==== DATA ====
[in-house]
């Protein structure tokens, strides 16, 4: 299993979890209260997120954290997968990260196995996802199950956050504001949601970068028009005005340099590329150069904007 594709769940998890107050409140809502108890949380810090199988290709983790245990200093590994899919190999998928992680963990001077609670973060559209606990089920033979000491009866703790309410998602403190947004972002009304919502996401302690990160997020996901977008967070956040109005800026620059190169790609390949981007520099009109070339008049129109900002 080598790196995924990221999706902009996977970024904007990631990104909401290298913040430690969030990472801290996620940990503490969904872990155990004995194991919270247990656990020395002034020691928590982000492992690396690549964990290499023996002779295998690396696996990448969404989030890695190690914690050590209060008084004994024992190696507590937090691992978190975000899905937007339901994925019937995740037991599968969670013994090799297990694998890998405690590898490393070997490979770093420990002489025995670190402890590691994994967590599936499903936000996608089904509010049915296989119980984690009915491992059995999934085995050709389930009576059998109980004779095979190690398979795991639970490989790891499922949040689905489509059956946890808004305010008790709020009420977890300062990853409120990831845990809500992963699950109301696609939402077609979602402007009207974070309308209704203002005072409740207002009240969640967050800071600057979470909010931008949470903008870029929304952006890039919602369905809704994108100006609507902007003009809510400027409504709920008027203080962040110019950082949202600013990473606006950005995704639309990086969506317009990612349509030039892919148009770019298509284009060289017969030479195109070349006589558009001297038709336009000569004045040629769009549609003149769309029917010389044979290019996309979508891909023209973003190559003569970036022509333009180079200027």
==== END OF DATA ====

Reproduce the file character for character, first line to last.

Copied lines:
[in-house]
């Protein structure tokens, strides 16, 4: 299993979890209260997120954290997968990260196995996802199950956050504001949601970068028009005005340099590329150069904007 594709769940998890107050409140809502108890949380810090199988290709983790245990200093590994899919190999998928992680963990001077609670973060559209606990089920033979000491009866703790309410998602403190947004972002009304919502996401302690990160997020996901977008967070956040109005800026620059190169790609390949981007520099009109070339008049129109900002 080598790196995924990221999706902009996977970024904007990631990104909401290298913040430690969030990472801290996620940990503490969904872990155990004995194991919270247990656990020395002034020691928590982000492992690396690549964990290499023996002779295998690396696996990448969404989030890695190690914690050590209060008084004994024992190696507590937090691992978190975000899905937007339901994925019937995740037991599968969670013994090799297990694998890998405690590898490393070997490979770093420990002489025995670190402890590691994994967590599936499903936000996608089904509010049915296989119980984690009915491992059995999934085995050709389930009576059998109980004779095979190690398979795991639970490989790891499922949040689905489509059956946890808004305010008790709020009420977890300062990853409120990831845990809500992963699950109301696609939402077609979602402007009207974070309308209704203002005072409740207002009240969640967050800071600057979470909010931008949470903008870029929304952006890039919602369905809704994108100006609507902007003009809510400027409504709920008027203080962040110019950082949202600013990473606006950005995704639309990086969506317009990612349509030039892919148009770019298509284009060289017969030479195109070349006589558009001297038709336009000569004045040629769009549609003149769309029917010389044979290019996309979508891909023209973003190559003569970036022509333009180079200027």